1 + 2 + 3 + 4 + ... = -1/12

Now I'm the first to admit that this result is at least counter-intuitive and definitely requires some pretty sophisticated mathematical thinking. If you'd like a pretty good explanation and have a hankering for some math this morning, you can check out this blog post that includes the original video.

Infinity is a pretty interesting concept, one I love to use to challenge my students to think a little differently, to think outside the box. I offer a couple of examples here that may help you understand why infinity is such an interesting concept.

Zeno's Paradox: The Archer's Arrow

An archer picks up an arrow, places it against the bowstring,

draws the string back and lets the arrow fly towards the target. It looks like it will be a bulls-eye, but of course we won't know for sure until it hits the target.

Before the arrow reaches the target, it must first travel half of the distance to the target. From there the arrow travels half of the remaining distance to the target. Quickly, the arrow travels half of the distance which remains after that, then half of the distance that is

*still*between it and the target. In fact, before it can get to the target, the arrow must

*always*first go half of the distance that remains between it and the target. Does the arrow

*ever*hit the target?

Consider the counting numbers (called Natural Numbers). They are infinite. The first is 1, the second is 2, the fifth is 5, the 100th is 100. They go on forever, as whatever number you pick, I can add one to it and keep going. Because I can count them, this kind of infinity is called countably infinite.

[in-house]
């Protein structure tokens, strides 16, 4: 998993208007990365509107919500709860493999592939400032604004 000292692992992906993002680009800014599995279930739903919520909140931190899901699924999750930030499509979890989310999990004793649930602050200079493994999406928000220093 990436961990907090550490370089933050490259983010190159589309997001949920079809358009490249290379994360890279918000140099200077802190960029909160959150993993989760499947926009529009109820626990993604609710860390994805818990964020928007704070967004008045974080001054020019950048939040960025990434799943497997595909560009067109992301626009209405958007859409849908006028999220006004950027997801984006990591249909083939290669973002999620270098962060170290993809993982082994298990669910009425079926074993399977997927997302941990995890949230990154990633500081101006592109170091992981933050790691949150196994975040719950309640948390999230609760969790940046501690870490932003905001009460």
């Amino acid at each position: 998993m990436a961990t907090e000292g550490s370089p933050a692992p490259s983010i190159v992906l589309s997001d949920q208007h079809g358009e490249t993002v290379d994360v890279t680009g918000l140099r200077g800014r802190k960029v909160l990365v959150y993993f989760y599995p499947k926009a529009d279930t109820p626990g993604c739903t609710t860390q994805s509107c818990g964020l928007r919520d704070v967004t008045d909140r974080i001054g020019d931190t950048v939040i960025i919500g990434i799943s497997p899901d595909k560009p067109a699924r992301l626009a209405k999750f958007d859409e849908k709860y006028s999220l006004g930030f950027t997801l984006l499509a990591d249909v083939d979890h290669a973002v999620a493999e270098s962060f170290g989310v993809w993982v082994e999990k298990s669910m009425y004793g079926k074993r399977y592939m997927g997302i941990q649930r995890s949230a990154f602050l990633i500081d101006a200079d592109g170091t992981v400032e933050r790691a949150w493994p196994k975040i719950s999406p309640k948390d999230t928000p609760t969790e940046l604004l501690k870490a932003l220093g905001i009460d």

Now consider the numbers 0 and 1 How many number lie between them? Well, there's all the fractions, and I hope you can see that there's an infinite number of those. I'll mention a few, 1/100, 2/100, 3/100.... 1/1000, 2/1000, 3/1000... Can you see how there a huge number of these? There's also a whole lot of other numbers in there called irrational numbers. They are decimals that neither repeat nor end. Here's one: .1234567891011.... Here's another one... .101001000100001000001.... In fact, there's an infinite number of numbers between any pair of numbers and an infinite number of pairs of numbers between 0 and 1. In fact, there's an infinite infinities between 0 and 1, in this case called uncountably infinite. I can't even imagine where to start counting here. Hence it's name, uncountably infinite.

Point 9 repeating, .9999.... equals 1.

There's a simple little proof that shows that .9999.... = 1 as shown in the diagram. The lovely little video explains it and a lot more. I know, I know... this whole discussion is also counter-intuitive. As a student said in my class a few years ago, "I get it, but I just don't buy it." I just love infinity!

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